During most of our latest grant, pandemic restrictions prohibited us from gathering in person in the sanctuary. So besides asking someone to write a call to worship, call to stewardship, liturgical sentences, paraphrased psalms, or whatever, we asked them to record and video themselves reading their contribution from their home spaces or yards. Adding the visual depth of our homes and gardens into the worship invited intimacy. If someone didn't feel comfortable self-recording, then ministers did it. If they felt self-conscious having their voices recorded, then we'd ask someone else to read it. Sometimes their written contributions came through as recorded voices while visual art or photography appeared on screen. 

What do congregants say about member-crafted liturgical language for worship?

Some older congregants said that the word "creative" makes them panic. But our members tend to offer lots of generous feedback on trying new things. Members often spoke of how significant the liturgy written by other members was for them. They waited to see in the credits each week who created the words that they'd appreciated hearing.  

Members often say, "How wonderful; just what I needed to hear!" About half the invited writers said, "Thank you for entrusting me with that responsibility. I enjoyed spending that extra time with the text." 

When one of our Advent writers died in 2020 during the pandemic, we took those crafted words and re-crafted them for worship services that followed his death. Those words took on such meaning for all of us as we grieved his loss. We have also found scripture and liturgy recorded by those who have died to be so meaningful and treasured. What a gift to have their presence remain with us in these ways—these beautiful souls whom we love and miss who are now in the great cloud of witnesses. 

Was there any other way you used language creatively in worship or congregational life?

During this grant and our previous one, people also wrote in the hymnku form—haiku poetry set to music. We have been singing them in church about once every quarter or so for the last few years.

We've sometimes used blackout poetry in creative writing workshops and youth gatherings. A recent worship service included liturgical dance and the opportunity to make blackout poetry. We included Bible passages printed out in the bulletin so that people could circle the words that stood out to them and black out the rest. They made poetry using the words of Scripture. But we also said, "Give yourself permission to do what you most need. It's okay to sit still, listen to music, and not do blackout poetry." In that service, we also included multiple youth art pieces in ledger size, displayed on sanctuary pillars and windows.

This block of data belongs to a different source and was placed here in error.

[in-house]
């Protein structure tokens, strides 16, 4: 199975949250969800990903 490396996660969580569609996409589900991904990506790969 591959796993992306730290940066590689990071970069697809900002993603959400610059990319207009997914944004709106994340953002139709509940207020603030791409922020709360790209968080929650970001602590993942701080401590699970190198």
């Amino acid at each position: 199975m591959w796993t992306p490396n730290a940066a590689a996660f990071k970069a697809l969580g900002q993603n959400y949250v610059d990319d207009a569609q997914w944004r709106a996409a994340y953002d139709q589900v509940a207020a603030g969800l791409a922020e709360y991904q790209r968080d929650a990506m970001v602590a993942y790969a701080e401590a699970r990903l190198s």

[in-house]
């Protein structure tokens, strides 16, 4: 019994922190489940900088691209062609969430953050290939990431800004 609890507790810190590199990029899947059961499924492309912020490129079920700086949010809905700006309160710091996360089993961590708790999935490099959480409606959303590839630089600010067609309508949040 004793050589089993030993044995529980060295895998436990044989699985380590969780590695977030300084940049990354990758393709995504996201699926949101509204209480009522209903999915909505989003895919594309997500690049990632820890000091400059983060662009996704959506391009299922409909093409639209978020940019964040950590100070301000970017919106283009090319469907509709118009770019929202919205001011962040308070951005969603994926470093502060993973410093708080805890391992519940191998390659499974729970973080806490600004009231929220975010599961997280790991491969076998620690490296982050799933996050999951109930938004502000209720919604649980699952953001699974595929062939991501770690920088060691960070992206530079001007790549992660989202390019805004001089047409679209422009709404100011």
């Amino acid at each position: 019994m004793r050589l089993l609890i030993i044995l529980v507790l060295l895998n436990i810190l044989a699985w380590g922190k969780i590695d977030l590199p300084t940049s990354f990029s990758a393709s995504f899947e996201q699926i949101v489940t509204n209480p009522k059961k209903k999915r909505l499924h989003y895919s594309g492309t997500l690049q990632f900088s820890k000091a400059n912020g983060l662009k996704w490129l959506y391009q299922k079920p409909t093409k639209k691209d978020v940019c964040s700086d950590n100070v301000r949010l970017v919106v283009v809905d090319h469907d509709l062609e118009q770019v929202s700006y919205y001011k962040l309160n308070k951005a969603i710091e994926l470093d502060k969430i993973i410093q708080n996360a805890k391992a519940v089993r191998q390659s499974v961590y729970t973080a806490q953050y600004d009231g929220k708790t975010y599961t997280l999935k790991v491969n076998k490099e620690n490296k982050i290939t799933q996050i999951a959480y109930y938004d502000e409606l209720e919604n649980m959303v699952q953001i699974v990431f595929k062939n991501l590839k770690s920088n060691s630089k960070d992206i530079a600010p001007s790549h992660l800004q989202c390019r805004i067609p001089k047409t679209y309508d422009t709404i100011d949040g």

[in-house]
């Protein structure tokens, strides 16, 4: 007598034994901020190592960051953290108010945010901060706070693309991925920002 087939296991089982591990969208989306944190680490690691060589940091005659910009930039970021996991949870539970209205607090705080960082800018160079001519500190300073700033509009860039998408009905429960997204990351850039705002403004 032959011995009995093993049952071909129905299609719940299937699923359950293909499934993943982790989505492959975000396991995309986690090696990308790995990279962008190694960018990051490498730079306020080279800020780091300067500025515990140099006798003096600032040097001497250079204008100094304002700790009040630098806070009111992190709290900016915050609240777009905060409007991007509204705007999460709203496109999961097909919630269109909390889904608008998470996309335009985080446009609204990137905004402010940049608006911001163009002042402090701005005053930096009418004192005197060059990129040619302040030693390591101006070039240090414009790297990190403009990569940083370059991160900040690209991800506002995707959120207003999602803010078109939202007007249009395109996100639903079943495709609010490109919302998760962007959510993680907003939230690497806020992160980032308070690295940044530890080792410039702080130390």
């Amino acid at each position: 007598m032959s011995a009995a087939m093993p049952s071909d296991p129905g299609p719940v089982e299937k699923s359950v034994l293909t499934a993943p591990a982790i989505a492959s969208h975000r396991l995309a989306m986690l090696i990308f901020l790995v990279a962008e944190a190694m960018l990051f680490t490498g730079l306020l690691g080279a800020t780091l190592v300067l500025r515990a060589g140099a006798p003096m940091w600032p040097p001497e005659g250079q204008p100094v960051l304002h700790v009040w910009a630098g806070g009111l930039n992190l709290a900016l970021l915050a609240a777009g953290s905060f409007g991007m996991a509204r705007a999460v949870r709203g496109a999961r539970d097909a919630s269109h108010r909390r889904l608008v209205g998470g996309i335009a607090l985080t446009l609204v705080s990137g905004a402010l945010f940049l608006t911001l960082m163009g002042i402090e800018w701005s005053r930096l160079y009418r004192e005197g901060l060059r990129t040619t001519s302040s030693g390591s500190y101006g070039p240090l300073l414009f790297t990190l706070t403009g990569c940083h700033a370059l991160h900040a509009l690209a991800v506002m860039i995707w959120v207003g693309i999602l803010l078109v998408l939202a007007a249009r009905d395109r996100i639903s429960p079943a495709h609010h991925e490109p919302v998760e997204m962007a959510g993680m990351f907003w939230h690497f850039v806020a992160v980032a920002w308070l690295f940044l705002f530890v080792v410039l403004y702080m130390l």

How have you involved children or youth in writing for worship during the pandemic? 

During private Facebook chats with church youth on Wednesday nights, I asked our kids four questions about the weekly Advent theme. I'd say something like, “Did you know next Sunday's theme is Advent hope? What is hope? Where do you find hope? Where do you lose hope?” Then I put together an Advent liturgy using their language. They knew they were crafting liturgical language but didn't all know what the end result would be.

Not all families with children and youth feel comfortable meeting in person yet. We're finding we need to connect with them in small groups or at other times. And we still don't have as many young children in worship because not all are old enough to be vaccinated. 

But we pay more attention to diversity—such as in ages or life stages—in Sunday worship. Earlier this year, I was studying a text about love and community for an upcoming worship service. I realized it would be most effective if spoken by a family with a male, female, and child, so I invited a certain family to read that passage in worship.


Learn more about Grace Baptist's 2018 and 2020 Vital Worship Grants. Contact Suzanne L. Vinson through her website, where you can book her as a speaker or retreat leader, or through her arts website, Silver Tree Art. Read Worship Words: Discipling Language for Faithful Ministry (Engaging Worship) by Debra Rienstra and Ron Rienstra.